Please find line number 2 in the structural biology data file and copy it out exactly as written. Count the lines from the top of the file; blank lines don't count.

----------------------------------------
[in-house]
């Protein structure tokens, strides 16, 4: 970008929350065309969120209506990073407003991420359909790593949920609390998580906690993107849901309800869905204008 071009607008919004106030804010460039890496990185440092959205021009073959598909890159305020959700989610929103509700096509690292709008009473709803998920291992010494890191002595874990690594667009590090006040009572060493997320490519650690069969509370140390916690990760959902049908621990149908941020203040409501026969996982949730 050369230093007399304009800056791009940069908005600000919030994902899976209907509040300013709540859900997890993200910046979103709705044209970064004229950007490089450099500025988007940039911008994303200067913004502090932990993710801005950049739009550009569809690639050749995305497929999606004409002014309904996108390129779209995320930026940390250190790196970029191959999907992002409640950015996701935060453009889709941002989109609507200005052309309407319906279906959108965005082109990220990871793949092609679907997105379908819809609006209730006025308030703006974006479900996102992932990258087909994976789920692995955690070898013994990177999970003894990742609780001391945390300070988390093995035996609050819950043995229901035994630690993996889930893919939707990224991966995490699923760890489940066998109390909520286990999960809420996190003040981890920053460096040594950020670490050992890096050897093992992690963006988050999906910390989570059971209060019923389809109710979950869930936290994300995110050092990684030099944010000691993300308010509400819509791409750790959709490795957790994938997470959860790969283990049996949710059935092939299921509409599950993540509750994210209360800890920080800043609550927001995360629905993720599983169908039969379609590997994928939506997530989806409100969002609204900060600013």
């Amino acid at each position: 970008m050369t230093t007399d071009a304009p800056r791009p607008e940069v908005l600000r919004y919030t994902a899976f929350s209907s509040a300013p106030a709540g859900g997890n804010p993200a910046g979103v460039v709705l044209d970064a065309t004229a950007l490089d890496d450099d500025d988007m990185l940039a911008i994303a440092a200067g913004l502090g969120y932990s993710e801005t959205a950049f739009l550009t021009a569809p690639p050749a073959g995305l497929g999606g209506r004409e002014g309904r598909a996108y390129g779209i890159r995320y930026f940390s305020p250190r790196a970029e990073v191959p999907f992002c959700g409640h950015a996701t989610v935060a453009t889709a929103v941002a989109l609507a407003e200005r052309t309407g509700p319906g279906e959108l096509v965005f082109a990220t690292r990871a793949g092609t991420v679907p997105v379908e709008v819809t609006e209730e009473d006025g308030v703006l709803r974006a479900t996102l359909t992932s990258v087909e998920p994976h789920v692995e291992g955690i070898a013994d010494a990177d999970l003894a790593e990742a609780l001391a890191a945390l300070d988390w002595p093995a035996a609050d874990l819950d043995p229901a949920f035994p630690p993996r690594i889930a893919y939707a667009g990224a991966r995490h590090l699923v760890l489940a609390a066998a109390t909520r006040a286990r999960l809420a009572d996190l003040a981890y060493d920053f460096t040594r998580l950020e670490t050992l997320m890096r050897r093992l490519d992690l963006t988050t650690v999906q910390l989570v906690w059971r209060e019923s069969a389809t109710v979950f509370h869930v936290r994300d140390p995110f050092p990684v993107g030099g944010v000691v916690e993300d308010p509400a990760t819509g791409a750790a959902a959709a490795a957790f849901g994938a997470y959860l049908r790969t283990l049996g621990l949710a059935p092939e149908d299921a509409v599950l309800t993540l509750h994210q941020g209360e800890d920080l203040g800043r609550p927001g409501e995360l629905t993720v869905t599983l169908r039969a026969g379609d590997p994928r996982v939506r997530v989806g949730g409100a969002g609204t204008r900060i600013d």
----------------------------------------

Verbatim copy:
């Protein structure tokens, strides 16, 4: 970008929350065309969120209506990073407003991420359909790593949920609390998580906690993107849901309800869905204008 071009607008919004106030804010460039890496990185440092959205021009073959598909890159305020959700989610929103509700096509690292709008009473709803998920291992010494890191002595874990690594667009590090006040009572060493997320490519650690069969509370140390916690990760959902049908621990149908941020203040409501026969996982949730 050369230093007399304009800056791009940069908005600000919030994902899976209907509040300013709540859900997890993200910046979103709705044209970064004229950007490089450099500025988007940039911008994303200067913004502090932990993710801005950049739009550009569809690639050749995305497929999606004409002014309904996108390129779209995320930026940390250190790196970029191959999907992002409640950015996701935060453009889709941002989109609507200005052309309407319906279906959108965005082109990220990871793949092609679907997105379908819809609006209730006025308030703006974006479900996102992932990258087909994976789920692995955690070898013994990177999970003894990742609780001391945390300070988390093995035996609050819950043995229901035994630690993996889930893919939707990224991966995490699923760890489940066998109390909520286990999960809420996190003040981890920053460096040594950020670490050992890096050897093992992690963006988050999906910390989570059971209060019923389809109710979950869930936290994300995110050092990684030099944010000691993300308010509400819509791409750790959709490795957790994938997470959860790969283990049996949710059935092939299921509409599950993540509750994210209360800890920080800043609550927001995360629905993720599983169908039969379609590997994928939506997530989806409100969002609204900060600013």